Let’s be honest: I’m a total fairy tale dreamer and if I could, I would live in pretty castles in far off places. I’d wear pretty yellow dresses and when I sing, the animals would come to me. I’d have a fairy godmother and a magic carpet. Unfortunately, this is just a dream and I’m just an ordinary girl. However, visiting Schloss Neuschwanstein offers me the chance to feel like a princess for a day!
It’s likely you’ve seen images of this beautiful castle pinned all over Pinterest or maybe you’ve heard of it as many refer to it as the “Walt Disney Castle”.
Schloss Neuschwanstein is one of the four decadent castles that crazy King Ludwig II of Bavaria built but never finished and is one of his most popular castles. It sits perched atop an Alpine mountain overlooking the Schwangau valley below.
The castle that stands there today replaced the ruins of a medieval castle to make way for the new castle that King Ludwig II had planned to replicate and was planned to be his personal retreat since it was not big enough to house the royal court. As the king paid for the building of this castle out of his own pockets and not from the Bavarian treasury, he needed to borrow lots of money, ultimately leading to bankruptcy. It was built in 1869 and finished around 1892.
It is one of the most popular castles that tourists want to visit when they come to Bavaria. Every friend or family member who has come or wants to come visit me always wants to see this dreamlike castle. So, over the years I have been several times so this post will include pictures from three separate trips!
Things to Know Before You Go!
- I’ve been during early fall, late fall and spring. So far, I have to see that the best time to go is during the late fall when all the trees are in autumn bloom. All I need now, is to go during the winter!
- In the summer however, be forewarned that the castle can receive up to 6,000 visitors in just one day!! More than 1.3 million people visit this castle annually.
- The weather is always difficult to navigate in Germany and even more difficult in higher elevations. I have experienced both extreme fog and clear blue sky days so sometimes its a hit and miss. But make sure to plan at least 2 days for your trip here because you’re bound to have a nice day in there! That way you can do both Schloss Neuschwanstein and Schloss Hohenschwangau and still have time to check out the village.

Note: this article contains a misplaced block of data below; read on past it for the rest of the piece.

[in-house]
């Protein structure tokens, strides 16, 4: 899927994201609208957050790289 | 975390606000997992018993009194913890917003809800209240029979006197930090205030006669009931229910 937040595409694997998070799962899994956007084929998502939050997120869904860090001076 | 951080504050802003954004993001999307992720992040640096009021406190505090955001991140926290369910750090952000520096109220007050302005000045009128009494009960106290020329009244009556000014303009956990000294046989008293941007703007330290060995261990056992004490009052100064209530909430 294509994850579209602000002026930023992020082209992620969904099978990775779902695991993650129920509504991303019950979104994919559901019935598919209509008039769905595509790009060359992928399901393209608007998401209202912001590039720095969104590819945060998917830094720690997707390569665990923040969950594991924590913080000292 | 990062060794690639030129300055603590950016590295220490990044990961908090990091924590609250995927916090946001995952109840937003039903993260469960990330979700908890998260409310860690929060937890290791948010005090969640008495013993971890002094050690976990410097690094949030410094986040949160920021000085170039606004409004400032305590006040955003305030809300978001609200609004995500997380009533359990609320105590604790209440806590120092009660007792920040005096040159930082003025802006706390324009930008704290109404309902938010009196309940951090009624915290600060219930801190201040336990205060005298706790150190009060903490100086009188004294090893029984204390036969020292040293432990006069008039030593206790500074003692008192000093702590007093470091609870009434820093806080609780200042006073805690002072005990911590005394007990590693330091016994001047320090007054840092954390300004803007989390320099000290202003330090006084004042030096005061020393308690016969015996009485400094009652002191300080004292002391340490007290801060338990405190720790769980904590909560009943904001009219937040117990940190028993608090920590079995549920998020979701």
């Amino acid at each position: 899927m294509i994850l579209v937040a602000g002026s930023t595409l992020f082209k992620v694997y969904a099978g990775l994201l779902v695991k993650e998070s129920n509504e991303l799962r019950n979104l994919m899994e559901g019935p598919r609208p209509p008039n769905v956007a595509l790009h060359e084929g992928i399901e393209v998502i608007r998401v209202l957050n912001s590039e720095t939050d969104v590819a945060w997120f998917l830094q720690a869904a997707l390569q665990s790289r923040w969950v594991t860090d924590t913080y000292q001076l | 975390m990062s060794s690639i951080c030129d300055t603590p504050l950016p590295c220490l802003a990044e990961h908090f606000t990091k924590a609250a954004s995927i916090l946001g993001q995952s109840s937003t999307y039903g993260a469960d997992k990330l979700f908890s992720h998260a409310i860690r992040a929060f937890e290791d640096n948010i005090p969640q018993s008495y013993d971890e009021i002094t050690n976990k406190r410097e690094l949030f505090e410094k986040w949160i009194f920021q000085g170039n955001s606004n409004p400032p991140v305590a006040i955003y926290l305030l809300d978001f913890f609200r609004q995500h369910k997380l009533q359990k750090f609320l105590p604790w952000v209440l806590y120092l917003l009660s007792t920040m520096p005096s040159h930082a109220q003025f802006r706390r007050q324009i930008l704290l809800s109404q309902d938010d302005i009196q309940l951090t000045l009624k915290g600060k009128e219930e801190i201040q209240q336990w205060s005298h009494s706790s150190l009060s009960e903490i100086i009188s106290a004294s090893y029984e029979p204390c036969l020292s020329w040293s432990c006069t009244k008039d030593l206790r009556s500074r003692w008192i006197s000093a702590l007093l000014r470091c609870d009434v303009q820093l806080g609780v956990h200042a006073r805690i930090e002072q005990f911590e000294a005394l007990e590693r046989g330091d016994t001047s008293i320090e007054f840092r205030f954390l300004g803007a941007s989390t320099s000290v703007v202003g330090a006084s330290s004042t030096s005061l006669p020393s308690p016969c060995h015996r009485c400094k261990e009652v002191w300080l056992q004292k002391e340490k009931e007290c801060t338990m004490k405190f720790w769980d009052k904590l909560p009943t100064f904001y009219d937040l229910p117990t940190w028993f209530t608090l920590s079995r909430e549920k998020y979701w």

- BUY YOUR TICKETS ONLINE BEFORE YOU GO! Otherwise, you will need to buy your tickets which are down in the village in a tourist office specifically for buying tickets to both castles which can take a long time! Tours fill up fast and English tours have been known to sell out.
- Print out your reservation tickets and go to the Reserved Ticket Line, pay and get your tickets.
- All tours have a set admission times, just like a movie theater. If you miss your time slot to enter the castle, you will not get in.
- Get there early! Anytime before or around noon! Early bird tours = easy parking!
- It will be quite exhausting to push a stroller up the big hill. Plus, strollers are NOT allowed inside and must be left in the courtyard of the castle.
- Eat before going to the castle, or bring snacks. Definitely bring some water for your hike up the hill!
- Tours only last 30 minutes!
Getting to the Castle
- Follow the Königsschlösser signs when driving to the castle. The signs will guide you to the “King’s Castle”.
- BY CAR: (Taken from the official Neuschwanstein website): “Take the A7 motorway (direction Ulm-Kempten-Füssen) until the end. From Füssen first follow the road B17 to Schwangau, then the signs to Hohenschwangau or take the A7 motorway until the exit Kempten and then the road B12 to Marktoberdorf. Follow the road B16 to Roßhaupten – OAL I to Buching – and then take the road B17 to Schwangau and Hohenschwangau.”
- BY TRAIN: Catch a train to Füssen and from there take either the 73 or 78 bus, getting off at Hohenschwangau.
- At the Neuschwanstein ticket office, and from here you can get to the castle by foot, shuttle bus or horse carriage.
- The walk to the castle is a brisk walk up a large hill, about 45 minutes from the ticket office. Stopping to take pictures along the way can increase your arrival time to an hour.